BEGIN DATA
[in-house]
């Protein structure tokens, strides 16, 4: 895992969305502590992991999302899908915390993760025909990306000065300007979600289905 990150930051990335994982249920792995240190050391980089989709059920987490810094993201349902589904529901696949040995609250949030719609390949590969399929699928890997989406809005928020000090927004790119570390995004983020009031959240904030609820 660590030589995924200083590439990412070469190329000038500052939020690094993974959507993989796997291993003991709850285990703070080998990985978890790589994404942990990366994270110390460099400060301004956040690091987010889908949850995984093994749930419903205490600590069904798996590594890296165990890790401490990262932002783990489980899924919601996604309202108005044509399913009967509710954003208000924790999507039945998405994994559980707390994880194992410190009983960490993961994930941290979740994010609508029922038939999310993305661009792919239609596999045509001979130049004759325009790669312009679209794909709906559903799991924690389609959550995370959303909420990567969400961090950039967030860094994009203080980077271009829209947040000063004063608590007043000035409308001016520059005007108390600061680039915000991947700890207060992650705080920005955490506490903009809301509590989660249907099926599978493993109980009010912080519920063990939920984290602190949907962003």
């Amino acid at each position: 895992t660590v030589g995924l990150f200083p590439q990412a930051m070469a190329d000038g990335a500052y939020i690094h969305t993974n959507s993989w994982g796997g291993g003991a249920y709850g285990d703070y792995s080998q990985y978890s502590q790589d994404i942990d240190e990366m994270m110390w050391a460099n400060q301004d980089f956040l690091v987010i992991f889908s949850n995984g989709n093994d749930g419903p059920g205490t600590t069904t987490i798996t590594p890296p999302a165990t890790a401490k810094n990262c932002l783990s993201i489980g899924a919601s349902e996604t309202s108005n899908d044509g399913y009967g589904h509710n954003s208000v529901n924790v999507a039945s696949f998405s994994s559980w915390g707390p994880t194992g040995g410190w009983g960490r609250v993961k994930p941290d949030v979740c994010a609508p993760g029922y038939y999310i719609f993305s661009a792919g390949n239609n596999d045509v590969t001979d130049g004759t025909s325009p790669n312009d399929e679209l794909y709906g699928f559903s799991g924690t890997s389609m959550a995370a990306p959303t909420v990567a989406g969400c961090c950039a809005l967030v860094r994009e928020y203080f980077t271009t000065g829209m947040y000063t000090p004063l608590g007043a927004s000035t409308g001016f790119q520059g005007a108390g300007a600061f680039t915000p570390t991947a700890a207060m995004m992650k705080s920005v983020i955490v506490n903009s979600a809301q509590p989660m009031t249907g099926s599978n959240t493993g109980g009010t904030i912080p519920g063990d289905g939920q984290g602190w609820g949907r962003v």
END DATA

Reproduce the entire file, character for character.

[in-house]
């Protein structure tokens, strides 16, 4: 895992969305502590992991999302899908915390993760025909990306000065300007979600289905 990150930051990335994982249920792995240190050391980089989709059920987490810094993201349902589904529901696949040995609250949030719609390949590969399929699928890997989406809005928020000090927004790119570390995004983020009031959240904030609820 660590030589995924200083590439990412070469190329000038500052939020690094993974959507993989796997291993003991709850285990703070080998990985978890790589994404942990990366994270110390460099400060301004956040690091987010889908949850995984093994749930419903205490600590069904798996590594890296165990890790401490990262932002783990489980899924919601996604309202108005044509399913009967509710954003208000924790999507039945998405994994559980707390994880194992410190009983960490993961994930941290979740994010609508029922038939999310993305661009792919239609596999045509001979130049004759325009790669312009679209794909709906559903799991924690389609959550995370959303909420990567969400961090950039967030860094994009203080980077271009829209947040000063004063608590007043000035409308001016520059005007108390600061680039915000991947700890207060992650705080920005955490506490903009809301509590989660249907099926599978493993109980009010912080519920063990939920984290602190949907962003």
């Amino acid at each position: 895992t660590v030589g995924l990150f200083p590439q990412a930051m070469a190329d000038g990335a500052y939020i690094h969305t993974n959507s993989w994982g796997g291993g003991a249920y709850g285990d703070y792995s080998q990985y978890s502590q790589d994404i942990d240190e990366m994270m110390w050391a460099n400060q301004d980089f956040l690091v987010i992991f889908s949850n995984g989709n093994d749930g419903p059920g205490t600590t069904t987490i798996t590594p890296p999302a165990t890790a401490k810094n990262c932002l783990s993201i489980g899924a919601s349902e996604t309202s108005n899908d044509g399913y009967g589904h509710n954003s208000v529901n924790v999507a039945s696949f998405s994994s559980w915390g707390p994880t194992g040995g410190w009983g960490r609250v993961k994930p941290d949030v979740c994010a609508p993760g029922y038939y999310i719609f993305s661009a792919g390949n239609n596999d045509v590969t001979d130049g004759t025909s325009p790669n312009d399929e679209l794909y709906g699928f559903s799991g924690t890997s389609m959550a995370a990306p959303t909420v990567a989406g969400c961090c950039a809005l967030v860094r994009e928020y203080f980077t271009t000065g829209m947040y000063t000090p004063l608590g007043a927004s000035t409308g001016f790119q520059g005007a108390g300007a600061f680039t915000p570390t991947a700890a207060m995004m992650k705080s920005v983020i955490v506490n903009s979600a809301q509590p989660m009031t249907g099926s599978n959240t493993g109980g009010t904030i912080p519920g063990d289905g939920q984290g602190w609820g949907r962003v």